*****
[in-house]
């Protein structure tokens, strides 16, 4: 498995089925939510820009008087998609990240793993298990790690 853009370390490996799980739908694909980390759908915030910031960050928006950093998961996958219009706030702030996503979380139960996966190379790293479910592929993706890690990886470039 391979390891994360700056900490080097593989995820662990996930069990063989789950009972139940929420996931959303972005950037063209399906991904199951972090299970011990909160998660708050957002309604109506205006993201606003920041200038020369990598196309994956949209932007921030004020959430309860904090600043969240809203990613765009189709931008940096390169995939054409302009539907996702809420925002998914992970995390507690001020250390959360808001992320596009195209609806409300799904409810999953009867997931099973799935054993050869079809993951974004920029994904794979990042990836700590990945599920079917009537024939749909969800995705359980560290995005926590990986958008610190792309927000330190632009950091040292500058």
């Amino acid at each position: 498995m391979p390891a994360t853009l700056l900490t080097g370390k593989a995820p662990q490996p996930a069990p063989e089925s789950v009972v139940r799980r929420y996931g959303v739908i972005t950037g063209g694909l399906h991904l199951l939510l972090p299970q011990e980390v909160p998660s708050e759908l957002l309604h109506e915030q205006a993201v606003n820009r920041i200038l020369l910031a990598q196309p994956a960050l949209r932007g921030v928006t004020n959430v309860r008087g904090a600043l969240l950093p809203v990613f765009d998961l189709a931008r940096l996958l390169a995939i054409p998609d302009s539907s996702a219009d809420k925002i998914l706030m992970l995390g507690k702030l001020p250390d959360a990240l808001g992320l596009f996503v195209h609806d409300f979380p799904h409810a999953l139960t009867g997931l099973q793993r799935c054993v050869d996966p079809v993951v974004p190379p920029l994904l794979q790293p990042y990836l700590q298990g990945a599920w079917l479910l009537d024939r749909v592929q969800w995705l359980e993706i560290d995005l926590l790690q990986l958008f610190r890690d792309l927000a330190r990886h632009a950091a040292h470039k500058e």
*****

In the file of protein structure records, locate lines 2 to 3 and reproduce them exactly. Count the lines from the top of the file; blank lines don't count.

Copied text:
């Protein structure tokens, strides 16, 4: 498995089925939510820009008087998609990240793993298990790690 853009370390490996799980739908694909980390759908915030910031960050928006950093998961996958219009706030702030996503979380139960996966190379790293479910592929993706890690990886470039 391979390891994360700056900490080097593989995820662990996930069990063989789950009972139940929420996931959303972005950037063209399906991904199951972090299970011990909160998660708050957002309604109506205006993201606003920041200038020369990598196309994956949209932007921030004020959430309860904090600043969240809203990613765009189709931008940096390169995939054409302009539907996702809420925002998914992970995390507690001020250390959360808001992320596009195209609806409300799904409810999953009867997931099973799935054993050869079809993951974004920029994904794979990042990836700590990945599920079917009537024939749909969800995705359980560290995005926590990986958008610190792309927000330190632009950091040292500058």
């Amino acid at each position: 498995m391979p390891a994360t853009l700056l900490t080097g370390k593989a995820p662990q490996p996930a069990p063989e089925s789950v009972v139940r799980r929420y996931g959303v739908i972005t950037g063209g694909l399906h991904l199951l939510l972090p299970q011990e980390v909160p998660s708050e759908l957002l309604h109506e915030q205006a993201v606003n820009r920041i200038l020369l910031a990598q196309p994956a960050l949209r932007g921030v928006t004020n959430v309860r008087g904090a600043l969240l950093p809203v990613f765009d998961l189709a931008r940096l996958l390169a995939i054409p998609d302009s539907s996702a219009d809420k925002i998914l706030m992970l995390g507690k702030l001020p250390d959360a990240l808001g992320l596009f996503v195209h609806d409300f979380p799904h409810a999953l139960t009867g997931l099973q793993r799935c054993v050869d996966p079809v993951v974004p190379p920029l994904l794979q790293p990042y990836l700590q298990g990945a599920w079917l479910l009537d024939r749909v592929q969800w995705l359980e993706i560290d995005l926590l790690q990986l958008f610190r890690d792309l927000a330190r990886h632009a950091a040292h470039k500058e």